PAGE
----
drawing by Flora Smith from The Story of Louisa May Alcott by Joan Howard drawing by Flora Smith from The Story of Louisa May Alcott by Joan Howard

Getting away from the noise

Louisa’s family was noisy; quiet and privacy…

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Concord in Autumn: walking the path Louisa walked

Concord, home to Louisa May Alcott. I have been a student of Louisa on and off, for most of my life. Back in August of 2010 I decided to commit myself to study and share my reflections with you. I have so enjoyed all the book discussions and your wonderful comments about our favorite author.

Autumn at its peak in front of the Concord Free Public Library

I have always visited Concord in autumn. Since I’ve immersed my life into Louisa’s, the visits have taken on a mystical quality, most especially in autumn. The colorful falling leaves, brilliant sunshine and crisp air make Louisa more alive to me than ever.

The Concord Free Public Library

Now that I’ve discovered that much of what is at Houghton Library at Harvard University is also available at the Concord Free Public Library through an extensive microfilm collection, I can easily access all I need to research this blog and a future book I wish to write. Concord is only 45 minutes away from home, and also close enough to where I work in Wellesley that I can go there after work to do research.

So today I spent a couple of hours reading Anna’s diary from 1840 (which I will be writing on once I finish it) and then decided to walk the path Louisa and her family walked so many times, from downtown Concord to Orchard House.

Continuing on to Orchard House

I took many pictures which I’m happy to share with you in this slide show.

Being able to read the words of family members in their own handwriting really adds to the mystical connection I feel with the Alcotts.

I am indeed very blessed! I look forward to sharing with you in the future what I’ve discovered from my reading.

In the meantime, enjoy your virtual walk from downtown Concord to Orchard House on a crisp and beautiful October day.

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Susan’s ebook, “Game Changer” is now available From the Garret – download for free!

Louisa May Alcott Reading Challenge Update

2012 Summer reading challenge hosted at www.inthebookcase.blogspot.comHow are you doing on the Louisa May Alcott Summer Reading Challenge? I’ve been pecking away at the Little Women re-read along with a re-read of Louisa May Alcott: A Biography by Madeleine Stern. I’ve been keeping a casual reading journal for the latter and I’ll share some from that.

Still the best biography

Louisa May Alcott A Biography still stands for me as the definitive biography on Louisa. It was originally published in 1950 and updated in 1996.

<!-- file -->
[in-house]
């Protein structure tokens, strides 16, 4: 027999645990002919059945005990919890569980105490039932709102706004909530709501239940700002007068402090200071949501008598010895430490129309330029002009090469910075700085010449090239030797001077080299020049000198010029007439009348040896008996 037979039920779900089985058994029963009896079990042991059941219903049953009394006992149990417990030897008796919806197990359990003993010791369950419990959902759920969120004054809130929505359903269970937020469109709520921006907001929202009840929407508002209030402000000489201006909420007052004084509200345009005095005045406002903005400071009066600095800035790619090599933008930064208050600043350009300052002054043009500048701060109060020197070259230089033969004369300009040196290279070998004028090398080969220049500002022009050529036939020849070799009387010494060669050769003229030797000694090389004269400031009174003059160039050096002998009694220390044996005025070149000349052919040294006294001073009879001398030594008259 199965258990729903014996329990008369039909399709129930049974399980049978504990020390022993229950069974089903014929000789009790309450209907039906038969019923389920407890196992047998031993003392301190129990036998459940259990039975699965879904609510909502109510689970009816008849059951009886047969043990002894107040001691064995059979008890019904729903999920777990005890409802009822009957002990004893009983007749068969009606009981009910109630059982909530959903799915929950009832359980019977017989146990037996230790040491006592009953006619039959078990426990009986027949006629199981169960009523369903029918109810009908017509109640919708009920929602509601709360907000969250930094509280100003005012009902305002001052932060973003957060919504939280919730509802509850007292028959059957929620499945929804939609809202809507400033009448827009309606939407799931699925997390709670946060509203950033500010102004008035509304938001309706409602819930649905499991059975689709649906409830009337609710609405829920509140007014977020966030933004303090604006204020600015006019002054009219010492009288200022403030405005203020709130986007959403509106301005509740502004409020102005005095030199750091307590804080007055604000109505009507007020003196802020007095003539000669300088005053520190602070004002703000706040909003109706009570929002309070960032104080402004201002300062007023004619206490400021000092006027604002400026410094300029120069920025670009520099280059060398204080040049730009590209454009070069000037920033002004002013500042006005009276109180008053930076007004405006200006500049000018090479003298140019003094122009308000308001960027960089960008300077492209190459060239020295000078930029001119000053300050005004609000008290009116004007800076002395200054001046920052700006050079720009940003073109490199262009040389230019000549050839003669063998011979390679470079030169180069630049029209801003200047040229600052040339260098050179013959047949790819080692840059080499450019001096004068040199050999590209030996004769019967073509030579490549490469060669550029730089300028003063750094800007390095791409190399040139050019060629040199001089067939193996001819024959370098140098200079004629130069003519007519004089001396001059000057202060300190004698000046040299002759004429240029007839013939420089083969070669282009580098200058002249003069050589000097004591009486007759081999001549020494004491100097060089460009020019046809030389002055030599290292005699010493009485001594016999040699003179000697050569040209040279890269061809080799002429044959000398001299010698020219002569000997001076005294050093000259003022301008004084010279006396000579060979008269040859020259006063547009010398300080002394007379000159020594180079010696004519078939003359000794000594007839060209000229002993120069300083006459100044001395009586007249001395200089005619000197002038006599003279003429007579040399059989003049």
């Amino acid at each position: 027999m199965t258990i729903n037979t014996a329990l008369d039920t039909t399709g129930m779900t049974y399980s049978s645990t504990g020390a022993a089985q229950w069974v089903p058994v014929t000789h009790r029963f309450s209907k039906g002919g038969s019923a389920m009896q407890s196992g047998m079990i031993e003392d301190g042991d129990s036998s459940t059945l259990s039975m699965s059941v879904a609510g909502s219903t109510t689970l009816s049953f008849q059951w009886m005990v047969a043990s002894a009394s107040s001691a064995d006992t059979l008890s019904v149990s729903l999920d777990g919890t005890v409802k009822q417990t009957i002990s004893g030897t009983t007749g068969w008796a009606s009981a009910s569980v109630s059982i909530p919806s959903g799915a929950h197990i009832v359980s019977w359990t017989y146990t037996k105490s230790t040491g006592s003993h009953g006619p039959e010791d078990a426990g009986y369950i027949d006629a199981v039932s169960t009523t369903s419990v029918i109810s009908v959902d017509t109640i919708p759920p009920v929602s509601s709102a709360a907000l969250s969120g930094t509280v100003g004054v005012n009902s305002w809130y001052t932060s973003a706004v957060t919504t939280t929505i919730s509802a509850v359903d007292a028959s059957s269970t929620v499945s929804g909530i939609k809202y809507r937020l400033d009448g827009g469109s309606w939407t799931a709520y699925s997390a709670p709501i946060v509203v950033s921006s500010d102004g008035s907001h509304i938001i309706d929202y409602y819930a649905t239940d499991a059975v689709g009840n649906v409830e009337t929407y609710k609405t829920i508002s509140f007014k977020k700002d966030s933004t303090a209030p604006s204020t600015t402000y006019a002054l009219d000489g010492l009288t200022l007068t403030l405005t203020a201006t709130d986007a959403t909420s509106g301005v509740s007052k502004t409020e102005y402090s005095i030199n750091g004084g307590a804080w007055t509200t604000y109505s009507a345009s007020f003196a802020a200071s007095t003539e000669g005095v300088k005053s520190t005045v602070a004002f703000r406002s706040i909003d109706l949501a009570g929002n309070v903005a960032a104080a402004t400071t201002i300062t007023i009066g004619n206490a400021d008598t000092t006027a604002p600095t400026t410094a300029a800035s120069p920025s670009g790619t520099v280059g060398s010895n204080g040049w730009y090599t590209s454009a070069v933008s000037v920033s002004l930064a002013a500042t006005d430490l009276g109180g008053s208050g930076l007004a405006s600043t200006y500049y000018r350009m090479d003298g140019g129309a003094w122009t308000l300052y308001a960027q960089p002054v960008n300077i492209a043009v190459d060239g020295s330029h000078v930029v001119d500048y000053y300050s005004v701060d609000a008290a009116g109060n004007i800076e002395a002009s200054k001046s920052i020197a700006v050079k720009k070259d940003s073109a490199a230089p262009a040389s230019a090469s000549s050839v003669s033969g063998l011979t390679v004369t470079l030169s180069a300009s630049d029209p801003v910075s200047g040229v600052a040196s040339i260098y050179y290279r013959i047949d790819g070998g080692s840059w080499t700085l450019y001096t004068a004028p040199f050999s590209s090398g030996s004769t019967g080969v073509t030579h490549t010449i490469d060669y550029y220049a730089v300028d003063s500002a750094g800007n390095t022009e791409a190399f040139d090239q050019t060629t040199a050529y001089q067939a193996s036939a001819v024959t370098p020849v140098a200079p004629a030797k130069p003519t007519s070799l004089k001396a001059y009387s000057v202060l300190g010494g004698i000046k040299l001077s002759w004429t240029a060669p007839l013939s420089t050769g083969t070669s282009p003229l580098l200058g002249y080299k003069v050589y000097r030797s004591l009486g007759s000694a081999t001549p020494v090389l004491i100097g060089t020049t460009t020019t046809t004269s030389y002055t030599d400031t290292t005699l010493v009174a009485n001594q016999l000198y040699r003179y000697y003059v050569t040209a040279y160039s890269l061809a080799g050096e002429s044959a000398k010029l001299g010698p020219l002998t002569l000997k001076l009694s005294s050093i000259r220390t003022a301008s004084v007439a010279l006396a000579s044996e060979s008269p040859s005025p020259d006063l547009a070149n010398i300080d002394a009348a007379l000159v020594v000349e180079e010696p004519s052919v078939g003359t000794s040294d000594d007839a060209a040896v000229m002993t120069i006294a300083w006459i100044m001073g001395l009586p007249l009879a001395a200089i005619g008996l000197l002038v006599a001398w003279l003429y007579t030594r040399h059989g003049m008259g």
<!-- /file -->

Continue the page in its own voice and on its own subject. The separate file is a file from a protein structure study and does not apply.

Stern doesn’t waste a line – each one is pregnant with information! Yet, as dense as this book is, it doesn’t read as dry or scholarly, but more like a novel, and from the point of view of Louisa.

Reading from different perspectives

The first time I read this book I felt like I got into Louisa’s head and heart, living her life with her. I felt very sad when the book was done because the visit was too. But it was immensely satisfying.

This time I see it a new way. Stern’s thrust for the biography is Louisa the writer.  Every single event in her life revolves around how she can write about it. As an apprentice writer, I find this book to be an amazing teaching tool .

Here’s some examples of how Stern interpreted events as fodder for writing:

Life at Hillside

Stern describes the family’s life at Hillside as the culmination of so many of the things that fed Louisa’s happier writing. Little Women, which was based on part on that life, is a shining example.

Hillside had given Louisa a foundation of  stability to lean on for comfort during the leaner times, and fodder to draw upon for future stories.

Reading leads to doubt

Stern describes a crisis of confidence on young Louisa’s part as she read more and more of Emerson’s books from his library. She saw her limitations and stopped writing in her journal. Abba steps in to encourage her with a note in her journal:

“I’m sure your life has many fine passages well worth revealing and to me they are always precious … Do write a little each day, dear, but if a line, to show me how bravely you begin the battle, how patiently you wait for the rewards sure to come when the victory is nobly won.”

Turning the common into the extraordinary

Stern maps out Louisa’s influences, from Thoreau for Flower Fables to the Music Hall and divas Madame Sontag and Jenny Lind for The Rival Prima Donnas, written for The Saturday Evening Gazette. She writes, “surely no experience was too unimportant to serve as grist for the author’s mill …”

In her twenties, Louisa was leading a fairly uneventful life of hard work, mostly doing things she didn’t want to do. Such a grind could snuff out the inner life but not so with Louisa. Sterns writes of Louisa’s life fueling her ambition all the more: she meant to earn her living as a writer and therefore never missed an opportunity to develop life into a story.

It shows that you can lead a common life and still pull out the uncommon insights that turn these things into the extraordinary. You just need to have the eyes to see. Louisa excelled at that skill.

That’s my update for now. Are you participating in the challenge and if so, what are you reading?

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Coming to Concord this summer? Here’s some recommendations

The Wayside, home to Nathaniel Hawthorne and the Alcotts

I just created a page with personal recommendations of places to visit and things to do while visiting Concord, Massachusetts. The one thing I could not recommend is hotels because I live too close to Concord to have stayed overnight.

Here’s some recommendations for those of you who want to indulge in living history (to me, that’s fun :-)):

Come Visit Concord . . .